Yaan Review


Yaan begins with a descent action block between police and mafia, where Chandru [Jeeva] is introduced as one of the cops and an impressive entry by Srila [Thulasi Nair]. Though their relationship starts with eerie, slowly they develop liking for each other ending in a made-for-each-other couple. Circumstances force Chandru to leave to Balikistan, where he gets caught for carrying drugs, which he doesn't commit. Chandru is sentenced to be beheaded by the court of Law. Will Chandru manages to return back to his mother land proving his innocence? Forms the crux of Yaan…


Jeeva looks charming and carries the film on his shoulders, be it action, humour, expressions or the liveliness. Brimming with energy, Jeeva manages to look carefree chocolate boy in the first half and a macho man in the counter part. Jeeva proves he is a perfect choice for Chandru role. He keeps the film going whenever he is on screen.

Thulasi Nair fits the bill and did her parts with a handful of expressions. She is adequate.

Nawab Shah as villain is purely wasted. JP and Nassar could have given more space. Thambi Ramaiah and Karunakaran stand out with the cameo performances.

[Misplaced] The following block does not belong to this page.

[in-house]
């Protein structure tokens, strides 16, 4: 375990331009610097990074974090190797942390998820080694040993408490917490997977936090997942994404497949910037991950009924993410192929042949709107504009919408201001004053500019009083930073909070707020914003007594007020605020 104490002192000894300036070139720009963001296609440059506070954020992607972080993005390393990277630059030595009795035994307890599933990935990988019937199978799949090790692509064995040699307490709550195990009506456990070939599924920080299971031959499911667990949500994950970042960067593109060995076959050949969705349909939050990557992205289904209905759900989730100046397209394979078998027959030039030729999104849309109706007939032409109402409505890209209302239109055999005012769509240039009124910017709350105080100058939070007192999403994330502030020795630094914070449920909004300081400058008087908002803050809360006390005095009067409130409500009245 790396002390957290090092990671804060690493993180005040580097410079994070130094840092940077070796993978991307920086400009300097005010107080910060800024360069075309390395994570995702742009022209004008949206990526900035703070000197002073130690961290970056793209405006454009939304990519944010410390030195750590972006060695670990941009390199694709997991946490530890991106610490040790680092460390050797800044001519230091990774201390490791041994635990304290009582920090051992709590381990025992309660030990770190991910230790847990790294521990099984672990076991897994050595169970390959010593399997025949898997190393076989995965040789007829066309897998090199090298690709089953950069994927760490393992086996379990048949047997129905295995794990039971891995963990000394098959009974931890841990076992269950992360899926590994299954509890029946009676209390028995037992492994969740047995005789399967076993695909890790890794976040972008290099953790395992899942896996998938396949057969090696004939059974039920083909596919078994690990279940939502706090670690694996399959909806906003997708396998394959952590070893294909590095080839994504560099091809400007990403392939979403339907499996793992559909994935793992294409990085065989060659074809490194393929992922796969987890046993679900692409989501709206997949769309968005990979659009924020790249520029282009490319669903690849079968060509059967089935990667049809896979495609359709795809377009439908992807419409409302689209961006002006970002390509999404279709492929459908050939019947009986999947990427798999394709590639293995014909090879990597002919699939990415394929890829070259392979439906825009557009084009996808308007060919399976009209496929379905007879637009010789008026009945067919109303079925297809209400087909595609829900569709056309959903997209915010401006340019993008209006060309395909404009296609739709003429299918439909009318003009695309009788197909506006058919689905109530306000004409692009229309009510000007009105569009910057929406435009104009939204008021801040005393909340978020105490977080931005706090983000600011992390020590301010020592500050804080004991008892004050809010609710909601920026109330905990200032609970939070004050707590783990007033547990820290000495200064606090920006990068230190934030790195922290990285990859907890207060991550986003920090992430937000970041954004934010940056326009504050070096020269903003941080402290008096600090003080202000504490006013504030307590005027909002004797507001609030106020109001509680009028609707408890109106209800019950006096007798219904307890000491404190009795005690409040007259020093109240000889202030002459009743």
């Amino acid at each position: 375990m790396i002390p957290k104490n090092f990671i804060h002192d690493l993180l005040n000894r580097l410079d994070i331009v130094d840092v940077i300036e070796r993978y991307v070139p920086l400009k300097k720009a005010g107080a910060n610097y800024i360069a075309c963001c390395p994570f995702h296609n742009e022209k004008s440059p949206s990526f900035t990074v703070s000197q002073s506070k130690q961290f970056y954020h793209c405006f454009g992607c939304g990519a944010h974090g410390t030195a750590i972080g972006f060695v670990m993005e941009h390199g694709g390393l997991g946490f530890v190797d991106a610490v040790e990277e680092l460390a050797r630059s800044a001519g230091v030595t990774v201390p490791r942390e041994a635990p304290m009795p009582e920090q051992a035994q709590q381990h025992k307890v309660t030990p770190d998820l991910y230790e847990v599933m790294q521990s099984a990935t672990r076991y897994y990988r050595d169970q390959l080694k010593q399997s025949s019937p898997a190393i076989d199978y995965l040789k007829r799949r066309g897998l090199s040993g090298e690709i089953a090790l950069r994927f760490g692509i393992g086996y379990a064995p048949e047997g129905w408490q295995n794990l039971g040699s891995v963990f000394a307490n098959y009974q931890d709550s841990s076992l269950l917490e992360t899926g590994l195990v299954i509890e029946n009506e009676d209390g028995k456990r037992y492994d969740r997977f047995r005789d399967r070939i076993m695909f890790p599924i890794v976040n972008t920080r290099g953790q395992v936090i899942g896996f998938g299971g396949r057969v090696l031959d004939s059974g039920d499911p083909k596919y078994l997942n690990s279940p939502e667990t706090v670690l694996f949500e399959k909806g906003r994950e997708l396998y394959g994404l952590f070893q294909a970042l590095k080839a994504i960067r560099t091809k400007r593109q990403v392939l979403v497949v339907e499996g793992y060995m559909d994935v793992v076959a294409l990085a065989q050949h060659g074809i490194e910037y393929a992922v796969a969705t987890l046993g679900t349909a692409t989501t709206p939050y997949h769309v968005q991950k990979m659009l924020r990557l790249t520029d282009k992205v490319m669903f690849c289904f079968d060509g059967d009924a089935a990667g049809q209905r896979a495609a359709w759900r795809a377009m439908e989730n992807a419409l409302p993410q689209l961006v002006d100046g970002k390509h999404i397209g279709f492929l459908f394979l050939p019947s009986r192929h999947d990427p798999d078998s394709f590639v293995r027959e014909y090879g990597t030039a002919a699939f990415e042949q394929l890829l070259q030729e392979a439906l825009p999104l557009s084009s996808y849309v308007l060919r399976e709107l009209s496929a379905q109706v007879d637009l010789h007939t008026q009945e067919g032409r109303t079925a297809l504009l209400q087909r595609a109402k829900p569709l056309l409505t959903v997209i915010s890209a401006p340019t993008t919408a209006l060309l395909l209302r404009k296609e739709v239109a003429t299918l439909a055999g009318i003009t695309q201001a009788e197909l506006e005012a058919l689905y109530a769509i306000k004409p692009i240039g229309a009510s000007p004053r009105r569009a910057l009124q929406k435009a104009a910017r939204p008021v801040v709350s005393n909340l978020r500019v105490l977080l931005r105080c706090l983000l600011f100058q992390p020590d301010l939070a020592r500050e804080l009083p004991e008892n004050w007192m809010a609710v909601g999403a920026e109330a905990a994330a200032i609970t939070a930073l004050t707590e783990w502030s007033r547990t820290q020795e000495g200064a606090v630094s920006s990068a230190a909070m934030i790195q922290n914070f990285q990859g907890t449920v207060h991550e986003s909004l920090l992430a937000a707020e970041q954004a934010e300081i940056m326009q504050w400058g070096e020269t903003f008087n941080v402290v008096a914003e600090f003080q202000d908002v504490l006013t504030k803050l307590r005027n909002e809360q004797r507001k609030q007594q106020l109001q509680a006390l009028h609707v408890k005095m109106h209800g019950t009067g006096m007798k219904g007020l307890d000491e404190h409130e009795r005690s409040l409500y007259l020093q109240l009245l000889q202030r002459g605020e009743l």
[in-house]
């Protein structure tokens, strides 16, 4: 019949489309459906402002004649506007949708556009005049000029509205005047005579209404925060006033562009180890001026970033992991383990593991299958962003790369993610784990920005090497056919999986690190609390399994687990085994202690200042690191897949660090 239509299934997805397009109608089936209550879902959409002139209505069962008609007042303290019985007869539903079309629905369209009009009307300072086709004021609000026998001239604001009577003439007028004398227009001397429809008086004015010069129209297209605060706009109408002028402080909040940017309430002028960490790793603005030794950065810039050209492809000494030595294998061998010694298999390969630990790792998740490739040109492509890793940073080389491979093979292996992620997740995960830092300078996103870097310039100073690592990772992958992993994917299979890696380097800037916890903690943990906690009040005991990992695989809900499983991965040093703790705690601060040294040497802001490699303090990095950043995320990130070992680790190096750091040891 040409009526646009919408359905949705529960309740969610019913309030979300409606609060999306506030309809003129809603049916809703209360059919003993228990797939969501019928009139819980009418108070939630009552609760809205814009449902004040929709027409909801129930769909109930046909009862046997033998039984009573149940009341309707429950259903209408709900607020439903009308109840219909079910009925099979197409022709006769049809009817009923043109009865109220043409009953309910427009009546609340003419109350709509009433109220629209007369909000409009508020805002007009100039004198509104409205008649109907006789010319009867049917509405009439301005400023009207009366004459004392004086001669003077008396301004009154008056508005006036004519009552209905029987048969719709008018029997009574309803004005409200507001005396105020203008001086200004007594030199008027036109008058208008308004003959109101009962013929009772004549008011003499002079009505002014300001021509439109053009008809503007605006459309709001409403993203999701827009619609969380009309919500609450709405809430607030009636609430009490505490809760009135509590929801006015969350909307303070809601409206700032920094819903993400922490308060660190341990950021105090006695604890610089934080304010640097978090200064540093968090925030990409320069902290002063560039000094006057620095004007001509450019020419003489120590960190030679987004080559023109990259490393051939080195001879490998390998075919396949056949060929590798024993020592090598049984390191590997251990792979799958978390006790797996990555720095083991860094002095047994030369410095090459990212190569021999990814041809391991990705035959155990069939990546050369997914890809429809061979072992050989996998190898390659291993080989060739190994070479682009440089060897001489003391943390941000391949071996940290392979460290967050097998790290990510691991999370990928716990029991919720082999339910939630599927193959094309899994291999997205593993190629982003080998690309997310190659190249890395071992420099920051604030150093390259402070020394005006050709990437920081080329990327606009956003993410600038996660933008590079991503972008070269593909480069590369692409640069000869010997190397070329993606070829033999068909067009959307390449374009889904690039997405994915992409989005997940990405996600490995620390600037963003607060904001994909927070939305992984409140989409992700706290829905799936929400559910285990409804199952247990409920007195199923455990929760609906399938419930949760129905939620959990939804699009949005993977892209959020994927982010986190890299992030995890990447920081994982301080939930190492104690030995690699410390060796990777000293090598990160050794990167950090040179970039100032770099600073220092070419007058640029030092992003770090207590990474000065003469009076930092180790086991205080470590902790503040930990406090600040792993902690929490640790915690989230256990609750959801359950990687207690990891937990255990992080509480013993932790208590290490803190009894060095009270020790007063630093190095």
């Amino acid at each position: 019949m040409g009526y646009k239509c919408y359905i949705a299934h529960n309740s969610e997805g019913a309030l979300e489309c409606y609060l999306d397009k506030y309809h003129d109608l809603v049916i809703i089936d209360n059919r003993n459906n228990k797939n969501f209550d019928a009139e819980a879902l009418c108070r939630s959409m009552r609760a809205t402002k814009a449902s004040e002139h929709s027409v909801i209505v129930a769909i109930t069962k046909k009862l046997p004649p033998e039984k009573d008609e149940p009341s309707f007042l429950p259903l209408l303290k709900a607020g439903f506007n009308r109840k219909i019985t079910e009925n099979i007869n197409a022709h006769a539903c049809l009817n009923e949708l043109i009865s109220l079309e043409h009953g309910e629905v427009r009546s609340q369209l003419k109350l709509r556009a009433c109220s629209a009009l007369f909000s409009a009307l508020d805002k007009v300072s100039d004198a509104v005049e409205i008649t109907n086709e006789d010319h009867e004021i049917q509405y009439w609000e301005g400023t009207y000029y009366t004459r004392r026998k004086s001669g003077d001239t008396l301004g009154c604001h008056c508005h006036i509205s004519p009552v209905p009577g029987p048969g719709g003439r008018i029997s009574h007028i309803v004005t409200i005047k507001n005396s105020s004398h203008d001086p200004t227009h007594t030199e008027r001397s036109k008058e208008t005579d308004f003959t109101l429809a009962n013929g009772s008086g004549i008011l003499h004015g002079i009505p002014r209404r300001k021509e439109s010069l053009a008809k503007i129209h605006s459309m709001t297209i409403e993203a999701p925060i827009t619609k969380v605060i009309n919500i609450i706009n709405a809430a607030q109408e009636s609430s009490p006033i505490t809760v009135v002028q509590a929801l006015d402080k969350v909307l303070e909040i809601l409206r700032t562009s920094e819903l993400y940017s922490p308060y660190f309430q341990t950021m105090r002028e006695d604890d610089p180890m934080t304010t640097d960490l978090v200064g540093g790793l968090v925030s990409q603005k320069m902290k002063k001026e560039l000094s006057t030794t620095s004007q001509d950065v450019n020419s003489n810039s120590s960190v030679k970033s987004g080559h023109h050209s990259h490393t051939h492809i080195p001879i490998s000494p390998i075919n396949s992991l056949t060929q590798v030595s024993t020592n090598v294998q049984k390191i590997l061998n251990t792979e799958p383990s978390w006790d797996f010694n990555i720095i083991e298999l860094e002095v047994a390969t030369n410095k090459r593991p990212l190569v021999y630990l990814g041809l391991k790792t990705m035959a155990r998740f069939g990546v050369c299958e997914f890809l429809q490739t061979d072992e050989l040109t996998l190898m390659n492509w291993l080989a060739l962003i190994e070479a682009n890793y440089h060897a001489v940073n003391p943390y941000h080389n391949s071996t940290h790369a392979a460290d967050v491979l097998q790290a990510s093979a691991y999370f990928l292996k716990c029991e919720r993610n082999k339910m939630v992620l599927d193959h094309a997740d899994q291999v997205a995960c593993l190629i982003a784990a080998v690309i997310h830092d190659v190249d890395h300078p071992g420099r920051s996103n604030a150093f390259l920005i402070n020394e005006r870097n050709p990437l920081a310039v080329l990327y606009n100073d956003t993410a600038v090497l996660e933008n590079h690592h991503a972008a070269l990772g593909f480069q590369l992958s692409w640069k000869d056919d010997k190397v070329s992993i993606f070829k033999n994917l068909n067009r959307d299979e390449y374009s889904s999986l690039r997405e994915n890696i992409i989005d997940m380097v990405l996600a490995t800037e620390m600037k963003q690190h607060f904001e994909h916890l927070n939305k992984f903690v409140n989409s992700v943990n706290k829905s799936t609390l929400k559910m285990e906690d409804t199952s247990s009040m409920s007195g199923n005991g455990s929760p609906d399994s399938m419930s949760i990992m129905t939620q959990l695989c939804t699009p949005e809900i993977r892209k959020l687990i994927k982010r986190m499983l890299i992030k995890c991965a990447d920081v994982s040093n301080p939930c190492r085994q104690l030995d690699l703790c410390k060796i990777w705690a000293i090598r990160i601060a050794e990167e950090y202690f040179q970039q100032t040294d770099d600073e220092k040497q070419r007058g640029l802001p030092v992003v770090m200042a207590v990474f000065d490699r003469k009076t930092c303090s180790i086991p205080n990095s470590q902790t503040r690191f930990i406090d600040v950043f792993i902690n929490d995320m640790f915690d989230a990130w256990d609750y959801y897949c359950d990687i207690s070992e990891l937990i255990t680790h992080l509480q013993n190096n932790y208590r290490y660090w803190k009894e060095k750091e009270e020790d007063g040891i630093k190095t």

Technical Analysis:

Ravi K Chandran failed to prove his mettle as a filmmaker. The ace cinematographer, who has delivered scenic frames in award winning films, couldn't wield the megaphone as perfectly as expected. Even after having an engaging script like Yaan, Ravi’s attempt remained unproductive.

Manushnandan take a bow for such an impeccable capturing in the first shot. Lead pair introduction in the midst of an action sequence is grandiose.

Harris Jayaraj had rendered peppy scores for the romantic scenes and the background music is pulsating in the chase sequences. Yaan is Harris’s recent best album, but songs served as speed breakers in the movie.

Art direction equally stands out. Sreekar Prasad's editing is stunning in all the chase sequences, yet trimming is expected from the rest.

Elred Kumar of RS Infotainment has come up with one more visual extravaganza that is eye pleasing leaving best experiences with yawning screenplay.


Jeeva’s Yaan begins at a promising note and is carried out with best performances and technical aspects [Visuals, camera, music, art], yet viewers feel bored for its slow narration and unwanted commercial aspects, which are otherwise an assets.

Jeeva, Thulasi Nair, Manunandan, Harris Jayaraj and Sreekar Prasad have done astounding job for Yaan. All of them beautifully complemented each other’s work helping in pushing movie a level higher.